But which apps belong to which user?
Apps By Apple ID will list the apps in the “Mobile Applications” folder by app name, file name, purchaser’s Apple ID, size, version and last date modified.
Additionally, a tab-delimited text file of this information can be exported or the apps copied and sorted into “Purchased by…” folders (iTunes 12.7 and later only, see the Read Me for other important information).
If you perform a clean install of the operating system, an “iTunes” folder will not be created in the user “Library” folder nor the local “Library” folder (the one at the top level of the startup disk). This has been the case since at least macOS 10.12.2.
Do not confuse this “iTunes” folder with the one created in “Music”, which stores iTunes support files. The “iTunes” folder in the “Library” folder originally contained an “iTunes Plug-Ins” folder as well as the “Scripts” folder. Apple no longer allows third-party visualizer plug-ins (I believe; although the built-in visualizers still work), so the plug-ins folder is apparently unnecessary. But the “Scripts” folder is still checked by iTunes for AppleScript files to display in its Script menu.
Thus, you may have to create these folders yourself. (But only after a clean install. If these folders already exist and you simply update your OS or transfer from a backup post-install then the folders will remain or be restored.) Below are listed the pertinent file paths, with the folders you may need to create emphasized:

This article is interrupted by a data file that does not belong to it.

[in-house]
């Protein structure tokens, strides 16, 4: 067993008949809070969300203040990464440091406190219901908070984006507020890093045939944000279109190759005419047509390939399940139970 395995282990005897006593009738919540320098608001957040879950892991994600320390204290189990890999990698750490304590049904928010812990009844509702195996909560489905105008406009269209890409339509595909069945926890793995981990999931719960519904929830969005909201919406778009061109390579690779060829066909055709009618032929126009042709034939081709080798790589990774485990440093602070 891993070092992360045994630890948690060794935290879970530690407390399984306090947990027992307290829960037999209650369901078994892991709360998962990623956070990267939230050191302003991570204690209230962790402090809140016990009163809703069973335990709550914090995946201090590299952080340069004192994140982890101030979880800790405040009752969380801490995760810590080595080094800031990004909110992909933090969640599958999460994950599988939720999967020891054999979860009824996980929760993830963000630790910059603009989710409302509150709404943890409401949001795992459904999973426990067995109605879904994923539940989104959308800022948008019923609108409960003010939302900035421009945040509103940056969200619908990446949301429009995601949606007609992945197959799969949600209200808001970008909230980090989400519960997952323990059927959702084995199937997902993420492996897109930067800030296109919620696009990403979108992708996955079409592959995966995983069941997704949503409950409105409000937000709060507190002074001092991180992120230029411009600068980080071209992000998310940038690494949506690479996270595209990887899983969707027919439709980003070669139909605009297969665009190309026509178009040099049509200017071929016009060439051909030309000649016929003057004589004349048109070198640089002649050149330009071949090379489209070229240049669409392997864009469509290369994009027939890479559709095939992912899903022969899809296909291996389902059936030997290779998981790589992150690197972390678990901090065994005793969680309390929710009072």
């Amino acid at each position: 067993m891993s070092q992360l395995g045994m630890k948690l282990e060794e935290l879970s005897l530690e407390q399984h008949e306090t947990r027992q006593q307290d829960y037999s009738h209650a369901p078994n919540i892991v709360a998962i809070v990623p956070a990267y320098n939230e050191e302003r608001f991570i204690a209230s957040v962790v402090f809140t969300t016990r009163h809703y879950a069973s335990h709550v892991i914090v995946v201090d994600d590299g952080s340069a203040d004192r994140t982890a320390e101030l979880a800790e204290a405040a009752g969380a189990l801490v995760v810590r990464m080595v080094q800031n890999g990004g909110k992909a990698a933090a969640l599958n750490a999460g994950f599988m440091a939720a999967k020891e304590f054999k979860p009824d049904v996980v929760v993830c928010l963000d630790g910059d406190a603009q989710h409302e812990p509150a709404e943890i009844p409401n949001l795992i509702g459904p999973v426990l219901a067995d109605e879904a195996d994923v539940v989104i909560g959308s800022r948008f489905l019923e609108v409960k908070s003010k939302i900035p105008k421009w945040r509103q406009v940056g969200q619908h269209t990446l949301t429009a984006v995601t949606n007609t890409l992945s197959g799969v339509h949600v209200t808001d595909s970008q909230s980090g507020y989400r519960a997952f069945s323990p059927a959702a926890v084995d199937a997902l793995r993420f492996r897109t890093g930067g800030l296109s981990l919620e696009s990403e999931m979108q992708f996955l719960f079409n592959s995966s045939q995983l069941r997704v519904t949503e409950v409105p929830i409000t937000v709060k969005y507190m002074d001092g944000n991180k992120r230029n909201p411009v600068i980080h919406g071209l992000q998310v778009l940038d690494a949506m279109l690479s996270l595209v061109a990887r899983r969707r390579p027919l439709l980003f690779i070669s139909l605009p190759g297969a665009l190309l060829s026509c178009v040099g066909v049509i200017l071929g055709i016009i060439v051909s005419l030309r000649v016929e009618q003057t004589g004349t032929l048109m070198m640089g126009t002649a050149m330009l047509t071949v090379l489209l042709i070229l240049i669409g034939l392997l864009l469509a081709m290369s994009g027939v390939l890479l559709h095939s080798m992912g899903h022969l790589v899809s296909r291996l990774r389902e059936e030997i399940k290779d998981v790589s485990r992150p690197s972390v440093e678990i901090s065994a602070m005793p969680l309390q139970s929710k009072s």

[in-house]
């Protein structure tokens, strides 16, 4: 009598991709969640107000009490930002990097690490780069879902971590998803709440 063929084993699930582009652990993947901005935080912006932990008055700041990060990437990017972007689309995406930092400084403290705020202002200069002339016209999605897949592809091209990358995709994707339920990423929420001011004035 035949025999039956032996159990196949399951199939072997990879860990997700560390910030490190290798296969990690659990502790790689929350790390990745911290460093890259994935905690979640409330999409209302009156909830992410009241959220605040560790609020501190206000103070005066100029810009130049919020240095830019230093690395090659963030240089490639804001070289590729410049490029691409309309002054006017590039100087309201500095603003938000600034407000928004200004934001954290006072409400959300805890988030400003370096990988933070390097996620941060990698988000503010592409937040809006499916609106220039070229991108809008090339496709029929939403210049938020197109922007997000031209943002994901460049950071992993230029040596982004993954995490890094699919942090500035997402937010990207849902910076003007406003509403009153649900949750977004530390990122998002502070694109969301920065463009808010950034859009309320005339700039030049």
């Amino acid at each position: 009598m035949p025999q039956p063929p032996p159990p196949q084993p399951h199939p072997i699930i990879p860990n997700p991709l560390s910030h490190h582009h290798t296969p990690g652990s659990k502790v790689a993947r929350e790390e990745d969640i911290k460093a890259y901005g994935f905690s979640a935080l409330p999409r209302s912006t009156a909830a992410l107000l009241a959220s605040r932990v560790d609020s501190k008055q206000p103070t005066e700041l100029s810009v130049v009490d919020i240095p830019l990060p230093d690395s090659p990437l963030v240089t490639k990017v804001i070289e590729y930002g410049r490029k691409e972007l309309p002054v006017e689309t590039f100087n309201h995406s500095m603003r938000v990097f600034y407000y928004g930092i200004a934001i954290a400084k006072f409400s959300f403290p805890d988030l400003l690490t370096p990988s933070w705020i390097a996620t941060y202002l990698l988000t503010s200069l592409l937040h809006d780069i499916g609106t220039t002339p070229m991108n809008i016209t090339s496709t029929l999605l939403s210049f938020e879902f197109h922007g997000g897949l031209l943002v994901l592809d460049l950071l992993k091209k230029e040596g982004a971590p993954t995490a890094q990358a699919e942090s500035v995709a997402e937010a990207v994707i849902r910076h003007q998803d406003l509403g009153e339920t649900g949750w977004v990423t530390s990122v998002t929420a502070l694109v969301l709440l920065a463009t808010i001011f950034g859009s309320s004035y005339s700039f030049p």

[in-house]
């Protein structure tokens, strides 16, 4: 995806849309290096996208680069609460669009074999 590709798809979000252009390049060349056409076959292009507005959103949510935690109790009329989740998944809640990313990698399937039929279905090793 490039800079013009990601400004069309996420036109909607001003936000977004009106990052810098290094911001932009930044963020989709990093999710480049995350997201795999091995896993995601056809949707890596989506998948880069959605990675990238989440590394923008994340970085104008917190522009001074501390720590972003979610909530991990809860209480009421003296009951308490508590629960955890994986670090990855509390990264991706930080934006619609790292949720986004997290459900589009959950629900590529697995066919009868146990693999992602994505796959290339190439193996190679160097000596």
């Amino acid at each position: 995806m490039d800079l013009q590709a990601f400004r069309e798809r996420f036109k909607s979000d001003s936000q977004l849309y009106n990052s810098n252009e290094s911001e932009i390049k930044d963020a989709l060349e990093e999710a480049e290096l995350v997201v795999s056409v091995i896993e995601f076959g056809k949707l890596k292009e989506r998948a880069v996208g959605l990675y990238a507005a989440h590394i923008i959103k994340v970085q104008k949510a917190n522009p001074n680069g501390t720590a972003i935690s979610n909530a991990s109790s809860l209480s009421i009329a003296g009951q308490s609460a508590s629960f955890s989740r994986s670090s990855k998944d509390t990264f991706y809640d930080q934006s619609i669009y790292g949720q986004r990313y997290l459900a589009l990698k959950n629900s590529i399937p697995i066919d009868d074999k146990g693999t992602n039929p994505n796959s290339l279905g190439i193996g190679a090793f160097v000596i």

For all users of the machine: [startup disk]/Library/iTunes/Scripts/
For a single user: [startup disk]/Users/[user name]/Library/iTunes/Scripts/
(The user Library folder is hidden by default, but most nerds I know immediately make it visible: Select your home folder and open it in a Finder window. Click View > Show View Options in the Finder Menu or press Command-J. At the bottom of the View Options panel, check-mark the “Show Library Folder” checkbox.)
Additionally, you can assign keyboard shortcuts to scripts that appear in the iTunes Script menu.
Don’t forget that the system-wide Script menu, which appears on the right side of the Menu Bar, can also be configured to display scripts that are associated with any frontmost application. Thus, when iTunes is frontmost it can display the appropriate iTunes AppleScripts:
Folders for the system-wide Script menu must be set up like so:
For all users of the machine: [startup disk]/Library/Scripts/Applications/iTunes/
For a single user: [startup disk]/Users/[user name]/Library/Scripts/Applications/iTunes/
You can create AppleScripts for many other Apple and third-party applications and place them here as long as the final folder name matches the name of the application (Photos, MarsEdit, Safari, and so on).
Now, there are essentially two kinds of scripts, compiled scripts and application scripts. Compiled scripts have this icon:
…and application scripts (or applets) have this icon:
Compiled scripts can only be launched from the Script menu (or other third-party launcher). And while applets can be conveniently launched from the Script menu, they can just as well be launched from any location in the Finder by double-clicking them. Sometimes it may be easier to launch an applet from an easy-to-access folder or from the Finder’s Toolbar rather than from one of the Script menu locations.